But it was not weight or weightless that bothered me, or even the loss of motion and the resulting loss of context. It was the idea that the fall itself might stop. And what that would mean. There were those who professed eternity--that the falling would go on forever as it apparently always had. Others postulated a Bottom, an unmoving obstacle to further plunging. It didn't take much imagination to see what would happen to us at the Bottom. We would all be dashed to death, our leading parts crushed between the Bottom and our trailing parts, which would still be moving. The idea seemed quite horrible and, as I say, it bothered me.
The very concept of a Bottom is tricky, involving not only it's nature and distance, but the very design of our existence. How long had we been falling? And, therefore, how large was the fall? There was the idea of Infinity, rejected as often by those who could not imagine it as it was grasped by those who merely preferred terminology to mechanism. There was a related idea--considered more parsimonious, or at least less wasteful of space--that we were falling in circles, eternally spinning around a central core, passing through the same space over and over. This could conceivably have been proven by an experimenter changing his speed relative to the rest of us. If the explorer had disappeared in one direction then repapered from the opposite, it would not only have established, but quantified the theory. As with the Bottom and Infinity, the endless circle raised more problems than it answered.
A logical chimera conceived by the Bottom was the idea of a Top, another absolute limit above (behind? before? past?) us. A Top from which we fall away seems to be a concept that lends itself better to poetic surmise than to everyday concern; it is neither imminent nor threatening. The idea of beginning or source is inspirational, but lacks the weight, threat, and practical properties of ending. Probably this is because we can more easily imagine being crushed to death than being created, but why that should be is another matter.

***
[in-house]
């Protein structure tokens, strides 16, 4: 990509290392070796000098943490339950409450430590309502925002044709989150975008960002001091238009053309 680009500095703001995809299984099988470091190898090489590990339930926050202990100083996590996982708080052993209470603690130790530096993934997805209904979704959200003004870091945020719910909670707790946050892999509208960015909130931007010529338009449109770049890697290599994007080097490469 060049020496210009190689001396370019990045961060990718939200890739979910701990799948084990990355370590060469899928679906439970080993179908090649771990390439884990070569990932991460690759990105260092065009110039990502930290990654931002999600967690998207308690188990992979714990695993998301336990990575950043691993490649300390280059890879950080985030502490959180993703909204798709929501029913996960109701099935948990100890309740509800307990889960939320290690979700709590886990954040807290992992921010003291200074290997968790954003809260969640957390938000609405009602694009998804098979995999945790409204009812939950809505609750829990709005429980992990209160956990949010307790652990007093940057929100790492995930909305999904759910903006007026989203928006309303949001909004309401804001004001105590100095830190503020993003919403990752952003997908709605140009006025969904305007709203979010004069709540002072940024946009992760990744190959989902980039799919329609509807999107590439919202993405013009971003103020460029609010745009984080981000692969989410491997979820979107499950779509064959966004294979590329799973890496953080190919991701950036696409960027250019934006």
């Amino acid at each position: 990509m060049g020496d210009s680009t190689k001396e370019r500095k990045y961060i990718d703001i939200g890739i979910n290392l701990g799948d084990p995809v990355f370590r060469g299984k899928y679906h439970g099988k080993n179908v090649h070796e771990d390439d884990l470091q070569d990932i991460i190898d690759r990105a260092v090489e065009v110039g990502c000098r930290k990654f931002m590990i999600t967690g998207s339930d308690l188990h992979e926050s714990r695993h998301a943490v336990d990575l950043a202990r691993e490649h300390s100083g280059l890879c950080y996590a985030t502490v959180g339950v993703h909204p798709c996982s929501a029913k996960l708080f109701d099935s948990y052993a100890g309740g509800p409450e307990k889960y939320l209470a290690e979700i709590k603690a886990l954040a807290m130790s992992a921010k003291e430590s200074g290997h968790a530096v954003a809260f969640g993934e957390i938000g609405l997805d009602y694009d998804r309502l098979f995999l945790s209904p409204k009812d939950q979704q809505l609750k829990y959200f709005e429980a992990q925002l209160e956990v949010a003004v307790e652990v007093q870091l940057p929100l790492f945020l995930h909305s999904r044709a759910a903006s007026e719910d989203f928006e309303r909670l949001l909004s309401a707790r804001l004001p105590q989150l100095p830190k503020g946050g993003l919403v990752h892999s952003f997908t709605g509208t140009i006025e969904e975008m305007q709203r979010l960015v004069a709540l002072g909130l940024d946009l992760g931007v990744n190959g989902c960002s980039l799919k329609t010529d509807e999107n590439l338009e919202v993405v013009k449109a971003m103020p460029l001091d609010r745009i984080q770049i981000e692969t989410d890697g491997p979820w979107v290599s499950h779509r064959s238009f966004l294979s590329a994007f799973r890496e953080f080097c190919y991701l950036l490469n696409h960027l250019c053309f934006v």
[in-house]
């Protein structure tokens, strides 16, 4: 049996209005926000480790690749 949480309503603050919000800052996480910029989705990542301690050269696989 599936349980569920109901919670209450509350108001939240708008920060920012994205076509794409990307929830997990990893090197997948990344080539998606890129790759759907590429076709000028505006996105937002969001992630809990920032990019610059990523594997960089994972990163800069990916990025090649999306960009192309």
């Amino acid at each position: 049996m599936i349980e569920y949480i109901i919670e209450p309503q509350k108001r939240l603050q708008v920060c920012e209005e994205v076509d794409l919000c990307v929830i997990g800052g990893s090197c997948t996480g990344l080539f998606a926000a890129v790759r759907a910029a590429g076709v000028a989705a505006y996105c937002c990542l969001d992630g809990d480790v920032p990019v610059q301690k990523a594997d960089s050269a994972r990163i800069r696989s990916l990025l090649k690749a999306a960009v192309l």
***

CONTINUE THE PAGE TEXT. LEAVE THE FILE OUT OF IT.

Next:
For whatever reason, many people became quite obsessed by the Bottom, with the end of our long, separate fall. Others denied it so strenuously that it was obvious that their energy also stemmed from fixation. There are those who make plans against it, armor themselves with inventions and devices to survive or obtain advantage from contact. There were those who abandoned all pleasure and even hope of the world; lost in the contemplation of a future impasse or impact. Some became mute and without volition, tumbling in their flight as aimlessly as discarded dolls. It disturbed me immensely to believe that the informed imagination can be unwholesome, even lethal.
My own solution to this occasional malaise was not to think on it. I saw very little to gain by anticipating such a universal ending. It would have made more sense to anticipate and defend against my own death; an eventuality with much more proof to support it and with a much more imminent timetable. But what end would that have served? Intriguing concepts, but I saw no advantage (and little likelihood) in getting to the bottom of them.
I contented myself with merely falling day to day. With keeping abreast of my neighbors, with the essential human tasks of knowing, daring and loving. Occasionally I would take certain positions that allowed--or forced--me to look down (ahead? forward? yet to come?), to focus on the constant reeling of new space and depth, squinting into the eye of what is really my own personal, self-generated wind. It's not a sight that informs or sits easy. But it places me--all of us--into a perspective. I find plenty of things to worry about; falling is no longer one of them. What to make of my dreaming remains to be seen.